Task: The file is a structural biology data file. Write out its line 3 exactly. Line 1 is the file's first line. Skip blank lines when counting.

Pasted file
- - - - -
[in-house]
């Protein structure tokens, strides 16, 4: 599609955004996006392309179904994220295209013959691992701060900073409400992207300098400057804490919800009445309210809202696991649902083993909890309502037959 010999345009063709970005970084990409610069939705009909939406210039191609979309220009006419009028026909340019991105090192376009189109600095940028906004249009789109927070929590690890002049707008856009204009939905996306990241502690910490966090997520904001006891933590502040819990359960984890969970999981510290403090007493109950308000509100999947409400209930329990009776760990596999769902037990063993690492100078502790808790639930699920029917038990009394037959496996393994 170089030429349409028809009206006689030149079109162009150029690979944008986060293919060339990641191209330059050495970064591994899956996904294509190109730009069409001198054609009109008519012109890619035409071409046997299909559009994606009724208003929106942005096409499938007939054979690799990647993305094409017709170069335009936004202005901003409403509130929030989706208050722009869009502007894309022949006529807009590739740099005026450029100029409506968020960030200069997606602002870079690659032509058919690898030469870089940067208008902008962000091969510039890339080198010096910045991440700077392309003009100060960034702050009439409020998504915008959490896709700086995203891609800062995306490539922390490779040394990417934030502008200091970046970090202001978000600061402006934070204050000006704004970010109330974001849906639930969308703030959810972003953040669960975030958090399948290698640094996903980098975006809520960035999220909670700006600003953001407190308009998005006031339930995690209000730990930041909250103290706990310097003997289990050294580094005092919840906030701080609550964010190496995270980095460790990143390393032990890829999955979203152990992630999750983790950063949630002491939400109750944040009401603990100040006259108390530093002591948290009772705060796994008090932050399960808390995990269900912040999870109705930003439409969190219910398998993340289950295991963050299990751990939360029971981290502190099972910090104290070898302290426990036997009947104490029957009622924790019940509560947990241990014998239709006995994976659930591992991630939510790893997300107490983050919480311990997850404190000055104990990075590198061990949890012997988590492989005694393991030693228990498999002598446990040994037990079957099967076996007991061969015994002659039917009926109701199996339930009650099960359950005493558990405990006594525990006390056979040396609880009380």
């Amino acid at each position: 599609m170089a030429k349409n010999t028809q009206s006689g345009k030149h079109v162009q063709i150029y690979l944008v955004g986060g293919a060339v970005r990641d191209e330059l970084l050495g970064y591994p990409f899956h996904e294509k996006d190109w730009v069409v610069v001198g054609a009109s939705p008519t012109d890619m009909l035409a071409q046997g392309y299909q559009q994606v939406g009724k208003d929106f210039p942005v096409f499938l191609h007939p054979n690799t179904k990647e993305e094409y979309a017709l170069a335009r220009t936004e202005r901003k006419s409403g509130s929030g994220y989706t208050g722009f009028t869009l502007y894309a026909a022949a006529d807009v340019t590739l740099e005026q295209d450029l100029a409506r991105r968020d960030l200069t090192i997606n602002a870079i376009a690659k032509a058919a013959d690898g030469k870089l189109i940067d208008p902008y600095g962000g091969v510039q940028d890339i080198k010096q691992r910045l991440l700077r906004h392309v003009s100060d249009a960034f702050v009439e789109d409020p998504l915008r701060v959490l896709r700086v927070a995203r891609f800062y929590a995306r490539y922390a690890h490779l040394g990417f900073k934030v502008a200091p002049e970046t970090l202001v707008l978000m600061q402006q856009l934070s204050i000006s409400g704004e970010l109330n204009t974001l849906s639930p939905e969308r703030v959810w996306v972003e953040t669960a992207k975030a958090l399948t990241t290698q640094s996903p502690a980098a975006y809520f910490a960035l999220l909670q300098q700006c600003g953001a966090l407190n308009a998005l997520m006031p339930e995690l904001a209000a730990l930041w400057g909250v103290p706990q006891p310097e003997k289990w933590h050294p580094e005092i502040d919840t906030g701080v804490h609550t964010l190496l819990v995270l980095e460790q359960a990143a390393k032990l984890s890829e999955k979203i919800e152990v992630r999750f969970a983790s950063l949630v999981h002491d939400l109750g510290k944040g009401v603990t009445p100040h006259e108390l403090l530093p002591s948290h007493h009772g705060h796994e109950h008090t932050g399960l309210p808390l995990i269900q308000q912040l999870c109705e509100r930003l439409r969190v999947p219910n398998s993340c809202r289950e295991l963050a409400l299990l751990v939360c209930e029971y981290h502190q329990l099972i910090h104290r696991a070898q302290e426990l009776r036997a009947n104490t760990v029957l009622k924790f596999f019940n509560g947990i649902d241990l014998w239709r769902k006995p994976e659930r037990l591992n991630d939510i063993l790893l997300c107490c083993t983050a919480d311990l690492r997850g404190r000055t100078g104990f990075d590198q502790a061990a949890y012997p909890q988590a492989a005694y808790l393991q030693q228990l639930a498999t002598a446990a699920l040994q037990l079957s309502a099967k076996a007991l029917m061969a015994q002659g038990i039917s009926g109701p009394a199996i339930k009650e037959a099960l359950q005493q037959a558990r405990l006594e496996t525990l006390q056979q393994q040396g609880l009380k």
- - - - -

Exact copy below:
């Amino acid at each position: 599609m170089a030429k349409n010999t028809q009206s006689g345009k030149h079109v162009q063709i150029y690979l944008v955004g986060g293919a060339v970005r990641d191209e330059l970084l050495g970064y591994p990409f899956h996904e294509k996006d190109w730009v069409v610069v001198g054609a009109s939705p008519t012109d890619m009909l035409a071409q046997g392309y299909q559009q994606v939406g009724k208003d929106f210039p942005v096409f499938l191609h007939p054979n690799t179904k990647e993305e094409y979309a017709l170069a335009r220009t936004e202005r901003k006419s409403g509130s929030g994220y989706t208050g722009f009028t869009l502007y894309a026909a022949a006529d807009v340019t590739l740099e005026q295209d450029l100029a409506r991105r968020d960030l200069t090192i997606n602002a870079i376009a690659k032509a058919a013959d690898g030469k870089l189109i940067d208008p902008y600095g962000g091969v510039q940028d890339i080198k010096q691992r910045l991440l700077r906004h392309v003009s100060d249009a960034f702050v009439e789109d409020p998504l915008r701060v959490l896709r700086v927070a995203r891609f800062y929590a995306r490539y922390a690890h490779l040394g990417f900073k934030v502008a200091p002049e970046t970090l202001v707008l978000m600061q402006q856009l934070s204050i000006s409400g704004e970010l109330n204009t974001l849906s639930p939905e969308r703030v959810w996306v972003e953040t669960a992207k975030a958090l399948t990241t290698q640094s996903p502690a980098a975006y809520f910490a960035l999220l909670q300098q700006c600003g953001a966090l407190n308009a998005l997520m006031p339930e995690l904001a209000a730990l930041w400057g909250v103290p706990q006891p310097e003997k289990w933590h050294p580094e005092i502040d919840t906030g701080v804490h609550t964010l190496l819990v995270l980095e460790q359960a990143a390393k032990l984890s890829e999955k979203i919800e152990v992630r999750f969970a983790s950063l949630v999981h002491d939400l109750g510290k944040g009401v603990t009445p100040h006259e108390l403090l530093p002591s948290h007493h009772g705060h796994e109950h008090t932050g399960l309210p808390l995990i269900q308000q912040l999870c109705e509100r930003l439409r969190v999947p219910n398998s993340c809202r289950e295991l963050a409400l299990l751990v939360c209930e029971y981290h502190q329990l099972i910090h104290r696991a070898q302290e426990l009776r036997a009947n104490t760990v029957l009622k924790f596999f019940n509560g947990i649902d241990l014998w239709r769902k006995p994976e659930r037990l591992n991630d939510i063993l790893l997300c107490c083993t983050a919480d311990l690492r997850g404190r000055t100078g104990f990075d590198q502790a061990a949890y012997p909890q988590a492989a005694y808790l393991q030693q228990l639930a498999t002598a446990a699920l040994q037990l079957s309502a099967k076996a007991l029917m061969a015994q002659g038990i039917s009926g109701p009394a199996i339930k009650e037959a099960l359950q005493q037959a558990r405990l006594e496996t525990l006390q056979q393994q040396g609880l009380k």